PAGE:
Hypothesis and Theory ARTICLE
Fibromyalgia Syndrome: A Metabolic Approach Grounded in Biochemistry for the Remission of Symptoms
- Department of Biomedical Sciences, University of Padova, Padova, Italy
Fibromyalgia syndrome (FMS) is a chronic, complex, and heterogeneous disorder of still poorly understood etiopathophysiology associated with important musculoskeletal widespread pain, fatigue, non-restorative sleep, and mood disturbances. It is estimated to afflict 2–3% of the worldwide population, with clean prevalence among women. The objective of this paper is to propose a novel treatment for symptomatic remission of FMS, grounded in biochemistry and consisting in the withdrawal from the diet of molecules that can indirectly trigger the symptoms. The hypothesis develops from the evidence that low serotonin levels are involved in FMS. Serotonin is synthesized starting from the essential amino acid tryptophan. The presence of non-absorbed molecules in the gut, primarily fructose, reduces tryptophan absorption. Low tryptophan absorption leads to low serotonin synthesis that triggers FMS symptoms. Moreover not-absorbed sugars could also produce a microbiota deterioration activating a positive feedback loop: the increasing microbiota deterioration reduces the functionality of absorption both of fructose and tryptophan in the gut, entering a vicious circle. The therapeutic idea is to sustain serotonin synthesis allowing the proper tryptophan absorption. The core of the cure treatment is the exclusion from the diet of some carbohydrates and the marked reduction of some others. The main target is the limitation of total dietary fructose as marked as possible. It could be an effective strategy to get the remission of symptoms acting on the impaired biochemical pathways. The straying from the treatment is expected to cause the reappear of the symptoms.
Fibromyalgia Syndrome (FMS) is a chronic, complex, and heterogeneous disorder (1, 2) of still poorly understood pathophysiology (1, 3, 4) associated with important musculoskeletal widespread pain, fatigue, and mood disturbances (1, 2). It is estimated to afflict 2–3% of the worldwide population, with clean prevalence among women (4). The constellation of symptoms that characterize this condition comprises lower pain threshold to normally non-painful stimuli (allodynia), greater sensitivity to pain stimuli (hyperalgesia), stiffness, fatigue, psychological distress (depression), cognitive impairment, such as problems with short-term memory, impaired speed of information processing, limited multi-tasking performance, and reduced attention span (1–3). Moreover, the majority of patients has one or more pain co-morbidities or associated disorders: among them lower back pain, specific regions of localized tenderness, non-restorative sleep and sleep disturbances, irritable bowel syndrome (IBS), restless leg syndrome and leg cramps, headache, migraine, visceral pain, temporomandibular disorder (TMD), anxiety, palpitation, chest pain and muscle twitching (2–7).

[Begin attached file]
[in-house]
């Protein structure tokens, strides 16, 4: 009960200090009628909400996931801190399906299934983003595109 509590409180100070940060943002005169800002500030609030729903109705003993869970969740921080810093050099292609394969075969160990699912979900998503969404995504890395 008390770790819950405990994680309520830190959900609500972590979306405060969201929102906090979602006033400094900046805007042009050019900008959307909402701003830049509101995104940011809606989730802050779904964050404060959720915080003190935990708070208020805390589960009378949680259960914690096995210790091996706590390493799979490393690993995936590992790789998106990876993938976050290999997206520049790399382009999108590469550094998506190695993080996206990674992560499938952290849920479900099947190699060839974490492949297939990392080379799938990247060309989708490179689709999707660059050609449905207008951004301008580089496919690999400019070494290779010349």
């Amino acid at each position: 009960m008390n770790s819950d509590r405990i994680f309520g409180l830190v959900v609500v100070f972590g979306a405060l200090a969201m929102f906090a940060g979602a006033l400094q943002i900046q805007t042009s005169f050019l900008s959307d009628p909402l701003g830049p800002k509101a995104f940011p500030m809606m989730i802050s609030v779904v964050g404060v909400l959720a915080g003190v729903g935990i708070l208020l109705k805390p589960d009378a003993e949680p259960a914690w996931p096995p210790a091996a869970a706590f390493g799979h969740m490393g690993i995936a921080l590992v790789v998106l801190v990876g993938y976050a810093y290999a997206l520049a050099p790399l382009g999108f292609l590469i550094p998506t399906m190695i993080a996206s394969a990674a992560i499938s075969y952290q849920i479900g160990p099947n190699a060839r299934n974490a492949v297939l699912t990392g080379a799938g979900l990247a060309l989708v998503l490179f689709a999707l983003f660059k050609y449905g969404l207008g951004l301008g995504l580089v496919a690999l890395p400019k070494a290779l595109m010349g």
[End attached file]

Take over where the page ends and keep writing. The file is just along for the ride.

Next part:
FMS still has no effective cure (1). Pharmacological and non-pharmacological therapies to control symptoms have limited effectiveness (1). The recent “revised recommendations for the management of fibromyalgia” concluded that “the most of them are ‘expert opinion’ and are not supported by strong evidence from the scientific literature.” The only ‘strong for’ recommendation is exercise (1). Often co-morbidities and associated disorders are managed with additional treatments (8), demonstrating the lack of understanding of the real source of the abnormal nervous system sensitization. “FMS has substantial impacts on the physical functioning, the mental health, and the quality of life of those suffering from it” (9) as well as their relatives, “together with direct economic costs” (9, 10), (as medical care expenses and non-medical associated costs), and “indirect costs in term of productivity losses” (9). FMS diagnosis and management thus is still a substantial challenge for patients, physicians (1), and society as a whole for its associated economic burden (9).
The objective of this paper is to propose a novel treatment for the remission of symptoms of FMS, clearing up the logical steps that support the idea addressing its foundations grounded in biochemistry. An hypothesis of the primary cause of FMS is also proposed.
2. Rational of the Treatment Hypothesis